3. Keep the family traditions going
Traditions spell predictability and familiarity. It could be the one thing that provides calm and comfort in the surrounding chaos of life as a widowed father. In fact, even more so for the children. As crazy as it sounds and as much as you don’t feel like doing it, if you know that Christmas would never have gone by without your wife decorating the Christmas tree and hosting a dinner party, then put up that tree and have the dinner.
Hang on to these traditions as a family no matter what changes. These are fragments of the life you once shared and they ought to be celebrated and remembered.
4. Get organized
It won’t happen immediately and you will be a colossal mess for some time. That’s fine but it’s best you get organized sooner than later for you will have many new responsibilities to take on. The more routines are in place, the easier it would be to get these things out of the way. This will help prevent frustration from building up or worse, breaking down because you are completely overwhelmed.
Simple things like laundry, grocery shopping and cleaning should be made ‘automated’ so that it reduces some of the stress that comes with life as widowed father.
5. You need balance
It’s a period of unimaginable pain and you dread waking up to face the next day. Many fathers who are struggling with life as a widowed father end up neglecting their physical, mental or emotional health. They sometimes do this unknowingly because they are too focused on the children.
But failing to eat and rest well, to exercise and to practice some form of mental relaxation or connecting with spirituality may cause great harm to yourself. Remember that you need to be strong for your children so in order to look after them you have to look after yourself!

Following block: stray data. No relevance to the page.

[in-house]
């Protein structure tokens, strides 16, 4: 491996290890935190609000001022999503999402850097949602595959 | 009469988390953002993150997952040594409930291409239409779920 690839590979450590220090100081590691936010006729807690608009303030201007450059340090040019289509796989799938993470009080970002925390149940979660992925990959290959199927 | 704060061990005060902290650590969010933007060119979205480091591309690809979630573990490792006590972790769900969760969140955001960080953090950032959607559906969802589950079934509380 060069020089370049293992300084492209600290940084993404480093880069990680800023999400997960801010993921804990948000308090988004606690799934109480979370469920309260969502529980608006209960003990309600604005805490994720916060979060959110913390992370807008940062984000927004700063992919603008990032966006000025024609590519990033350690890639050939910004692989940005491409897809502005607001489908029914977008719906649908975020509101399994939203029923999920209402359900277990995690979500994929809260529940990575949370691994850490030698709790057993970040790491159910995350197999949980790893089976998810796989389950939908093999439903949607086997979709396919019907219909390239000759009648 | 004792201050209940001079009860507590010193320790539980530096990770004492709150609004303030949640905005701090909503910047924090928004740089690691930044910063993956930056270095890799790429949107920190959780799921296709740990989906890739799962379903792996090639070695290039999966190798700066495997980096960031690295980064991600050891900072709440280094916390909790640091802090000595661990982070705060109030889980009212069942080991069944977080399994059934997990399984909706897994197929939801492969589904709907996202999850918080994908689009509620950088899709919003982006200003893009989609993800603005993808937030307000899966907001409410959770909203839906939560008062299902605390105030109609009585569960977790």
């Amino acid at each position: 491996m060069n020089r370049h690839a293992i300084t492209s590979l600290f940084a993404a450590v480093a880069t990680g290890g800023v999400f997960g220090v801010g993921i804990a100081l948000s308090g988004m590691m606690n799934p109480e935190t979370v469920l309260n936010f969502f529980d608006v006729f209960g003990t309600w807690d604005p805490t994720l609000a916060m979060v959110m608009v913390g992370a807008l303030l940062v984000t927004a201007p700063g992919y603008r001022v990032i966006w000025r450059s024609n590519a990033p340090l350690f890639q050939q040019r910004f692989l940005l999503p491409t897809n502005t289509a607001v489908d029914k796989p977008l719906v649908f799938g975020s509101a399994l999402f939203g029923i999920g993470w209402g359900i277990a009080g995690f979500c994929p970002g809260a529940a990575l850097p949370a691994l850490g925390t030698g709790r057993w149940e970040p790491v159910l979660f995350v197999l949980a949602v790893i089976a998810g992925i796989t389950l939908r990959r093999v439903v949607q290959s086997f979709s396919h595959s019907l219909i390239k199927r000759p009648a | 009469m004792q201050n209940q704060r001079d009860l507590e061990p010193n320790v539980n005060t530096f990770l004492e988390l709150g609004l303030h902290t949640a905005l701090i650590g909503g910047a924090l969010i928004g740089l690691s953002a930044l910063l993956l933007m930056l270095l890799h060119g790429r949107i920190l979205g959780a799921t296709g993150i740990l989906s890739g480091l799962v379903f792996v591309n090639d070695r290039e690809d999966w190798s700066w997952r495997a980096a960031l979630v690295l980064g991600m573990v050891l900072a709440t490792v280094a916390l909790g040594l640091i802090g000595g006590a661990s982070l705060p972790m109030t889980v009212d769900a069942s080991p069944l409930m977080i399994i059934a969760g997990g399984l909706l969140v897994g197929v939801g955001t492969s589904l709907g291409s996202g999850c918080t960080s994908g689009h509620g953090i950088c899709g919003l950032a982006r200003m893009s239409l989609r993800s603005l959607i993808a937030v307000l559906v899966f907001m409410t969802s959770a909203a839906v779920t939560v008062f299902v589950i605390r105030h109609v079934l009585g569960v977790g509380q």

Spending a little bit of time and effort in rebuilding your personal strength will go a long way in helping you to bear the burden of being a single parent.
6. Don’t rush into dating
Life as a widowed father is demanding, stressful and tiring, especially in the initial stages. While social interaction is necessary, dating too soon after the death of your wife can cause serious complications in the healing process for both yourself and your kids. Your kids may not be willing to allow someone else in their life and home just yet. Take things slow and move with caution.
7. Invest time in your children
Yes, you miss your wife but the truth is, your children miss her more. In this difficult period, you must spend time both as a family and one-on-one with your children. As resilient as they are known to be, the trauma of losing a mother is not something they can get over easily. Your love will help them as well as your own grieving heart.
Dads, if you are adapting to life as a widowed father, our hearts go out to you. We feel your pain and we hope that you will get better in time. And do remember that there is help and support available if you are open to it. Take your time, follow your heart and accept help. One step at a time, you will get through.
Source: The Spruce
Republished with permission from: theAsianParent Singapore